I have a BA in English Language and Linguistics and an MA in Historical Language Studies from the University of Sheffield.
I have a PhD in Medieval Studies from the Institute for Medieval Studies at the University of Leeds. It was funded by the AHRC as part of The Production and Use of English Manuscripts, 1060-1220 joint project between the Universities of Leeds and Leicester. Read a brief and painless summary of my thesis.
‘The Treatment of Charter Bounds by the Worcester Cartulary Scribes’, New Medieval Literatures, 13 (2011), pp. 113-37.
Looking at how one scribe copied an Anglo-Saxon charter from eleventh-century Worcester, concentrating on the descriptions of the landscape, and defending the scribe against scholarly claims of carelessness. I was tempted to – but ultimately didn’t – quote Dem Bones as an analogy for how charter bounds work. If you ever ask me about them, I will definitely quote/sing it at you.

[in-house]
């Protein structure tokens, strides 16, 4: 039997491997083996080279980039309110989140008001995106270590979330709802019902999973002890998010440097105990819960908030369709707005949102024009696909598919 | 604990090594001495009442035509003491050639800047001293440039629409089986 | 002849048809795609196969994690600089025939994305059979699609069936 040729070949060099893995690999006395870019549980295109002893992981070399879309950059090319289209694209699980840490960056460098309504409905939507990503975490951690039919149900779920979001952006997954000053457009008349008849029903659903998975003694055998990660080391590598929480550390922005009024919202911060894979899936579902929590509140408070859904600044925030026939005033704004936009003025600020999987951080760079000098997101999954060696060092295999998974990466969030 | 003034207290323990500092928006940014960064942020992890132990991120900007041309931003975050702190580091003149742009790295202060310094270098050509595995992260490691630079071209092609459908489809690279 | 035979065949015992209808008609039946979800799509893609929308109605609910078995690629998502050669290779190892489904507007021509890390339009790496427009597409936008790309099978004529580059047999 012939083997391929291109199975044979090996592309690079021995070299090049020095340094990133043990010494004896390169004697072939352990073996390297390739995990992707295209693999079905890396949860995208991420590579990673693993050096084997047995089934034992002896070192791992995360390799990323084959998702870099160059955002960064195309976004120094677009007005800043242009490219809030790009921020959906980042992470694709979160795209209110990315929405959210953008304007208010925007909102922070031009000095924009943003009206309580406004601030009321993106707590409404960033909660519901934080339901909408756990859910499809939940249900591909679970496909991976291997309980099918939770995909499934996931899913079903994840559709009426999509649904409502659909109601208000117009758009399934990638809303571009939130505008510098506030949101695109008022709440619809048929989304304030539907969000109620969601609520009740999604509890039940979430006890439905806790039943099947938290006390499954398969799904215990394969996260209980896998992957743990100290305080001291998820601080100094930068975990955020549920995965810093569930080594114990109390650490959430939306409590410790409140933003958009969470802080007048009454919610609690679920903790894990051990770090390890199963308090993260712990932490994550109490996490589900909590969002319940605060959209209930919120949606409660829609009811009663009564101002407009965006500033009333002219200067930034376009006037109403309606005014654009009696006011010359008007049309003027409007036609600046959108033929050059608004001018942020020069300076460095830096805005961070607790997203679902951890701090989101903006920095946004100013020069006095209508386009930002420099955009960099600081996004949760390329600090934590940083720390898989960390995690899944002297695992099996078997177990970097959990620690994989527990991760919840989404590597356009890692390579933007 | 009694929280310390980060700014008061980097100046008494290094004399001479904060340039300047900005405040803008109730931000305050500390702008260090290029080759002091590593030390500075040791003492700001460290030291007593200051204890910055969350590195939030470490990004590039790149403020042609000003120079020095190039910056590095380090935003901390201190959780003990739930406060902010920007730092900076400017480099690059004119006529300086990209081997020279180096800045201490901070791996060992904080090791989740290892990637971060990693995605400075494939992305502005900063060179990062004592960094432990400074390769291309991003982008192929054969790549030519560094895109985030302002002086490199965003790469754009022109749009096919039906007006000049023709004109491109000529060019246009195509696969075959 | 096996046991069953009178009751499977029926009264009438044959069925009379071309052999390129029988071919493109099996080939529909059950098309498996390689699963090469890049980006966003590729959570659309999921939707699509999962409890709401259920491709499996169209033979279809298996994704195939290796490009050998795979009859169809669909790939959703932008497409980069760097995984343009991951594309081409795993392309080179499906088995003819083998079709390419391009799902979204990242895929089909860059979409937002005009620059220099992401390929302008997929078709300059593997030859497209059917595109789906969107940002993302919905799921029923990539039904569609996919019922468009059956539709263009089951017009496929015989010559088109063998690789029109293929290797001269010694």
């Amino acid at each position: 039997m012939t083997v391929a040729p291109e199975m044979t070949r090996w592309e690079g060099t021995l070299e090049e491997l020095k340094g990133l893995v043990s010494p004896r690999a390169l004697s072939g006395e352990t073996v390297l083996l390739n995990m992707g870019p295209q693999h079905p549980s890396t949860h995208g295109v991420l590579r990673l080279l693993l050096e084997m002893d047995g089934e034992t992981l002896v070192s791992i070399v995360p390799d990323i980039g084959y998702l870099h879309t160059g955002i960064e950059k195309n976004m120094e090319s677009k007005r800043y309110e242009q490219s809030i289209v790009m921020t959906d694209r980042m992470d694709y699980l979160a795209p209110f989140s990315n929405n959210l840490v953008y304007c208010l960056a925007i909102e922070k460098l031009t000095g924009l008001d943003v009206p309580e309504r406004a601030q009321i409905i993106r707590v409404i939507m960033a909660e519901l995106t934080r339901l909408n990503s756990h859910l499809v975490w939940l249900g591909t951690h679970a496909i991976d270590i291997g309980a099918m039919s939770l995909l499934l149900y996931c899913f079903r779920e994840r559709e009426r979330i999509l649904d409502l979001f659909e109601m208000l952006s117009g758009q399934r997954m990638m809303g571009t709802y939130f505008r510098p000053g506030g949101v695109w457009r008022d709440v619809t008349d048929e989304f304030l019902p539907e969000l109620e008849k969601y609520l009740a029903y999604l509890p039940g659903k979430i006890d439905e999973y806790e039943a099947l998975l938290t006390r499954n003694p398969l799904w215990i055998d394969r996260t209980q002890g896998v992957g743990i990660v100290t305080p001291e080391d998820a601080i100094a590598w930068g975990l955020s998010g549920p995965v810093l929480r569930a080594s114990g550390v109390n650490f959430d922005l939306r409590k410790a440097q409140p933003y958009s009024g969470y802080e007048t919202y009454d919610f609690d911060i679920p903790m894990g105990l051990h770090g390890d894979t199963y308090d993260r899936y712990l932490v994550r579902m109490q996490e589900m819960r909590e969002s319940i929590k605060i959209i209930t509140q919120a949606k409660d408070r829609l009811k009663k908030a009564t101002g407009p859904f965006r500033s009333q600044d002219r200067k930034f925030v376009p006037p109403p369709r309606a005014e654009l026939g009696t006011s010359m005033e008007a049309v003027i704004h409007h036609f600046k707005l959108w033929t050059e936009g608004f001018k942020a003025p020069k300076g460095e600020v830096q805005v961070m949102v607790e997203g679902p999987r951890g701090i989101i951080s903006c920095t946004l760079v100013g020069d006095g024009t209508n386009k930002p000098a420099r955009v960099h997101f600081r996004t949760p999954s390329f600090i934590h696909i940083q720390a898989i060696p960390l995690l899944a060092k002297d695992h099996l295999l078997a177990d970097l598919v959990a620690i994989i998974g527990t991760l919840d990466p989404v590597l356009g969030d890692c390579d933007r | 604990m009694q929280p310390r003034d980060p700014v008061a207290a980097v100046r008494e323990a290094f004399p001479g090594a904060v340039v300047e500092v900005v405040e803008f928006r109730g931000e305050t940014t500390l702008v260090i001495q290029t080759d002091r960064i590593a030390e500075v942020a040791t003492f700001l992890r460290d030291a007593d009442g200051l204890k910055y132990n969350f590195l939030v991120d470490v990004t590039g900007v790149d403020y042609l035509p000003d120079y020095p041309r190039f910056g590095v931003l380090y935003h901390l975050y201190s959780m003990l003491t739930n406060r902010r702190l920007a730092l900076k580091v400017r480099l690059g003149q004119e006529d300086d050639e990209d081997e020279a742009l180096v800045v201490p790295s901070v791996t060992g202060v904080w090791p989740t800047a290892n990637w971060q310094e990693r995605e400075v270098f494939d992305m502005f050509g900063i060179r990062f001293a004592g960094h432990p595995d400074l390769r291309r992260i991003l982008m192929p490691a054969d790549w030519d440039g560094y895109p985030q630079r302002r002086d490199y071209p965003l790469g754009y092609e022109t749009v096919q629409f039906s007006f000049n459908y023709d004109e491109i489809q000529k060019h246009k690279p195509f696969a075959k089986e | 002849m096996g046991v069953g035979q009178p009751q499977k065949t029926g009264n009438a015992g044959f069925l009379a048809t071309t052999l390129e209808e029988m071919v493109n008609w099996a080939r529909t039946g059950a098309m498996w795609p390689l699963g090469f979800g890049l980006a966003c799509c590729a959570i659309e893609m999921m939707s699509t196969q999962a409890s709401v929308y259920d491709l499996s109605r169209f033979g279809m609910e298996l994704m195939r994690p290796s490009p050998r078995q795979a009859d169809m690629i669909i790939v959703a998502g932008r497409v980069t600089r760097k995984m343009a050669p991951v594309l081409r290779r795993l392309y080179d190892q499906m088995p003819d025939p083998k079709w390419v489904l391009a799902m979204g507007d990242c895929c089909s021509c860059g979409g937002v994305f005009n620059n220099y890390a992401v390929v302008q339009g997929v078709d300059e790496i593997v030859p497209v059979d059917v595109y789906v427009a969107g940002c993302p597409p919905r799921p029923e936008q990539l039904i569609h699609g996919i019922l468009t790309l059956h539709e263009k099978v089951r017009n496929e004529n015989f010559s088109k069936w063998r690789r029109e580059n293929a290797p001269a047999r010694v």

‘Charters and Cartularies: 1060-1220’, The Production and Use of English Manuscripts: 1060-1220, ed. by Takako Kato, Mary Swan and Elaine Treharne (Leicester, School of English University of Leicester, 2010), ISBN095323195x, version 1.0
A brief introduction to charters and charter manuscripts in the late-Anglo-Saxon period (eleventh and twelfth centuries, in the period of transition after the Norman Conquest). I briefly explore some potential avenues of research, and try to promote their study as they’re often neglected.